Today’s post is about making coloured chain maille jewellery using contrasting or complementary colours of jump rings, and I also try some new chain maille designs.
I have posted before about my passion for making chain maille jewellery and how I have been trying many different basic chain designs to see which I like the most and then trying some designs that incorporate beads to give different looks. This post expands on that by using contrasting or complementary colours of jump rings in some new chain maille designs.
When I first saw chain maille jewellery kitsets that used coloured jumprings I instantly thought of those bracelets that children make using rubber bands and was completely put off them. Since then I have seen some spectacular and very classy pieces of jewellery that tastefully use different colours: some with contrasting colours and others with a range of complementary colours. (I’ve also seen some very cheap and nasty looking pieces that remind me to be careful about my choices.)
One of the designs I tried is called Japanese 12-in-2 and I combined gold and copper rings to make a subtly contrasting bracelet that looks as though it is made up of a chain of flowers.
Another variation of this design is called Japanese Lace: the circle isn’t completed as above but two rows of rings are joined together in a linear fashion. Determined to break out of my colour comfort zone, I used henna and silver rings (but I’m not sure that I like it).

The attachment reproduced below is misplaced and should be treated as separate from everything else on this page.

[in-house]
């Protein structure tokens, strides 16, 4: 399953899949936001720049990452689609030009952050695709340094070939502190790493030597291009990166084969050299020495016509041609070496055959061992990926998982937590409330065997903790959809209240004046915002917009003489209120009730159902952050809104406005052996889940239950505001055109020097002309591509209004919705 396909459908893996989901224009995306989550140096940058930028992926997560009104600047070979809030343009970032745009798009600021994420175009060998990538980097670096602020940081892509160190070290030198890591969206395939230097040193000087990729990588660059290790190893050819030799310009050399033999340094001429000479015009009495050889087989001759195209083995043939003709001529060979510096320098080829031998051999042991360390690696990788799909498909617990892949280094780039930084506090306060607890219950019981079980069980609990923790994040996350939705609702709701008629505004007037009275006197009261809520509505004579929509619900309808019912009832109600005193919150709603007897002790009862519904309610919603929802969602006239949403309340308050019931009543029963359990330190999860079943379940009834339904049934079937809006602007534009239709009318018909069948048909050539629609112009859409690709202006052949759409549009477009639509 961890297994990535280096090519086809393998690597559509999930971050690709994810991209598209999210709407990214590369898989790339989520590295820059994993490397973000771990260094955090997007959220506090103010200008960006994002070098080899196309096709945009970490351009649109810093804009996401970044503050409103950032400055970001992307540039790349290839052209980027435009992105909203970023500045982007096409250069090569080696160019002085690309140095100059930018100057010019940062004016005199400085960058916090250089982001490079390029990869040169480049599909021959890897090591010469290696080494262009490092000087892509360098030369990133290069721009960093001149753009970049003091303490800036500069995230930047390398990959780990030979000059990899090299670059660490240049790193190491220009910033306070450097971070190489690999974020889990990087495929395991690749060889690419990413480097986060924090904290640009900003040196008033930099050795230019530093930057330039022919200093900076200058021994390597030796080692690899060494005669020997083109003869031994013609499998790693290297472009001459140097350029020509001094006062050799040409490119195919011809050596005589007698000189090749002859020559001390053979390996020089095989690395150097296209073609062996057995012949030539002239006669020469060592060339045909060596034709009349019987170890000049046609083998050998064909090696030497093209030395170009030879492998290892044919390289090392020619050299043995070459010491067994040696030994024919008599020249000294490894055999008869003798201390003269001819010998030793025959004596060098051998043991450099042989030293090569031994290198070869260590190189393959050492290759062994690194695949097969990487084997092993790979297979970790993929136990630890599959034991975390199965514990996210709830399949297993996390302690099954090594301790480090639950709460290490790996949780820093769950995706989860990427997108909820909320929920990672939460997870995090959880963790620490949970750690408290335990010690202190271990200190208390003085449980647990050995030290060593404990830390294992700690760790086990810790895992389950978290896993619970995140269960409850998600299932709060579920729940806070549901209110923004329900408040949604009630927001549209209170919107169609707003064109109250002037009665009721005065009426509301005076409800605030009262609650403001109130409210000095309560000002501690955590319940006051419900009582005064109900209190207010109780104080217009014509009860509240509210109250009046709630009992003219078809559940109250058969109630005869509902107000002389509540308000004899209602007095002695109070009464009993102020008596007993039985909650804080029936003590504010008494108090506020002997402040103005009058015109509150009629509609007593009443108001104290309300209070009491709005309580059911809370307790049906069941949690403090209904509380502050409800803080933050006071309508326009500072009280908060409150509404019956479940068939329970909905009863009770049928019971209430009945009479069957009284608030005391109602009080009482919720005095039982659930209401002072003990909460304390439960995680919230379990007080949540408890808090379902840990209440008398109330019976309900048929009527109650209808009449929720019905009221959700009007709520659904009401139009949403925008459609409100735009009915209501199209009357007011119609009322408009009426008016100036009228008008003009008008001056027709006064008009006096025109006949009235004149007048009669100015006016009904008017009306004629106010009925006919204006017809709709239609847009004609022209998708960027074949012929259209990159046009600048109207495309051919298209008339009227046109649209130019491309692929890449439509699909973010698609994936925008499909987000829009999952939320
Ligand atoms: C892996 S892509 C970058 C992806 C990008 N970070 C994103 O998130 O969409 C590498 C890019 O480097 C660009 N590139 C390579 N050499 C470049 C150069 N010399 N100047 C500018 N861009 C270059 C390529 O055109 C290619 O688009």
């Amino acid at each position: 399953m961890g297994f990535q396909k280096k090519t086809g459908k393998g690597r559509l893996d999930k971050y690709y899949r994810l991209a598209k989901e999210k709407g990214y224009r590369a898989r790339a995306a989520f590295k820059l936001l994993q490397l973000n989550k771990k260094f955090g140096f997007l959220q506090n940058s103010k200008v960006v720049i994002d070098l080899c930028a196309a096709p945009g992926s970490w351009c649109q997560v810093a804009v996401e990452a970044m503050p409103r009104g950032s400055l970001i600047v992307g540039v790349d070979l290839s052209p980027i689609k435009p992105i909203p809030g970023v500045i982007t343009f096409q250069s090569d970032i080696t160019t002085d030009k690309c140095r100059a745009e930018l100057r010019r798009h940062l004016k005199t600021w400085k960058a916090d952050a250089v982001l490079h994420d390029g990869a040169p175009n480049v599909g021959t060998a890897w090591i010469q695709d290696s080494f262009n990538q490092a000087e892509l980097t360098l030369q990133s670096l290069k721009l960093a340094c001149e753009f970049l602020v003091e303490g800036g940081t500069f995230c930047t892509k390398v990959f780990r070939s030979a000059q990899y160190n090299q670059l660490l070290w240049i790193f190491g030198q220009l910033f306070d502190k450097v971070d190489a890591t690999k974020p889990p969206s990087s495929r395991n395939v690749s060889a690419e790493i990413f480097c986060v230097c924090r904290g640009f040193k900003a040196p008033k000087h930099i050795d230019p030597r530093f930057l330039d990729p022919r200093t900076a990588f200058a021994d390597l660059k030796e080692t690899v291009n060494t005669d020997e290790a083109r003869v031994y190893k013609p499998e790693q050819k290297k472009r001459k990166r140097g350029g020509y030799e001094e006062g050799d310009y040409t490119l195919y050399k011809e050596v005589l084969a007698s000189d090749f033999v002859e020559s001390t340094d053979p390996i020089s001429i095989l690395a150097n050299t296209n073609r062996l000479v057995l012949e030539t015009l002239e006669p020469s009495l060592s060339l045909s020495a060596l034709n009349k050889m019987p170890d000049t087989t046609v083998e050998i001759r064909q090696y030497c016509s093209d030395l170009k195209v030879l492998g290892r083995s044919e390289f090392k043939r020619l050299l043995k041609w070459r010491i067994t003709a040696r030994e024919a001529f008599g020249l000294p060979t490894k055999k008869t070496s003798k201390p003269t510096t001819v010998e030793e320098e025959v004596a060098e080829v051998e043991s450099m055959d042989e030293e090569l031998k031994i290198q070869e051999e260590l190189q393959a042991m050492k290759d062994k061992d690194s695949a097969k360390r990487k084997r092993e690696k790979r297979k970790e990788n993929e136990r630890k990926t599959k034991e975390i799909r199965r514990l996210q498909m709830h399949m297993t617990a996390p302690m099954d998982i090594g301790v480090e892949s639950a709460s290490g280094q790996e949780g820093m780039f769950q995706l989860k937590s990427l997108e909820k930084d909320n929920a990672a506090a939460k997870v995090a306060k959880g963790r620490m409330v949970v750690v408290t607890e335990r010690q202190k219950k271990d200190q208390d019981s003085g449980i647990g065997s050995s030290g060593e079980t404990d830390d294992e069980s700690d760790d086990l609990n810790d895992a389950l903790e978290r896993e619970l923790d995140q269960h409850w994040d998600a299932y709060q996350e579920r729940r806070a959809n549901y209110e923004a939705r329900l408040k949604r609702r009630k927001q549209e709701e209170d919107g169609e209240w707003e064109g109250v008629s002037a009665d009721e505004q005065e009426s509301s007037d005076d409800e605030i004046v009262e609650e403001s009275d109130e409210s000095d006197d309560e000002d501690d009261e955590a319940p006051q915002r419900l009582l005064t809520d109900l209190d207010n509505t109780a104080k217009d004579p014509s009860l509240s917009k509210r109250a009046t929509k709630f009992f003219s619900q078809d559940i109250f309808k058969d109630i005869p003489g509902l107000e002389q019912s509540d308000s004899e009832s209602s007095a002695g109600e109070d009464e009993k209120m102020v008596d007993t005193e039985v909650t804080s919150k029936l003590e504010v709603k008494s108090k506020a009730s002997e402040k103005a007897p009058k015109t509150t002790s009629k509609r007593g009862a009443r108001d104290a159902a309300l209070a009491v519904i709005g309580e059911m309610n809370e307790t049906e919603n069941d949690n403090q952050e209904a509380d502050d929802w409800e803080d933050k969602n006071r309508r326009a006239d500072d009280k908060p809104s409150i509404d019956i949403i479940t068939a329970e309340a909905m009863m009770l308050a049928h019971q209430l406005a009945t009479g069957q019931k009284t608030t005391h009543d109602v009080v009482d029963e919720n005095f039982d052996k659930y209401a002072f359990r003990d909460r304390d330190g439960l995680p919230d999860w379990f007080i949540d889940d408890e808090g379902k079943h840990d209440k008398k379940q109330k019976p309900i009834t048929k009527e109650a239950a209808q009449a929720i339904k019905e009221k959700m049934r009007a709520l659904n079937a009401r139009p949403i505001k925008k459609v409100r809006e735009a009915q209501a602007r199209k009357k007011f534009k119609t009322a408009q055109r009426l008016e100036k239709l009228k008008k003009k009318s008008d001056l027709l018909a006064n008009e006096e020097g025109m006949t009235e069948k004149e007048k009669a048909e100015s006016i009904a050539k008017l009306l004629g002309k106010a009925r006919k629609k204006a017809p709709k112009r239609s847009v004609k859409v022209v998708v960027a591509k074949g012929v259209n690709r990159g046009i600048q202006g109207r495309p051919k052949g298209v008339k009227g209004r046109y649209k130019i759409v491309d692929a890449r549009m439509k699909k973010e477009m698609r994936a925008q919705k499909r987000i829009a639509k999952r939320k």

I was very happy with the Mermaid’s Tail Box Chain design that I made earlier that combines different blue colours very effectively.
And I also used a turquoise and silver combination in the Pacific Opal Inspiral design that I shared in my chain maille jewellery with beads post.
I purchased my supplies from the wonderfully named Weave Got Maille. I was delighted to see a YouTube video recently in a series called World’s Greatest that show-cases Weave Got Maille: not only can they customise anything you want for anything from suits of armour, reenactment, clothing, jewellery and even decor; but they have developed systems that support the environment and the community. They have their own aluminum anodizing plant that uses only organic dyes, and their bi-product is aluminum sulfate, which is used by gardeners and farmers to adjust the pH in soil. Aluminum sulfate is also used in wastewater treatment. They recycle all of their scrap metal in-house by melting it down and forming it into wire and other usable products. So I feel good about supporting their business.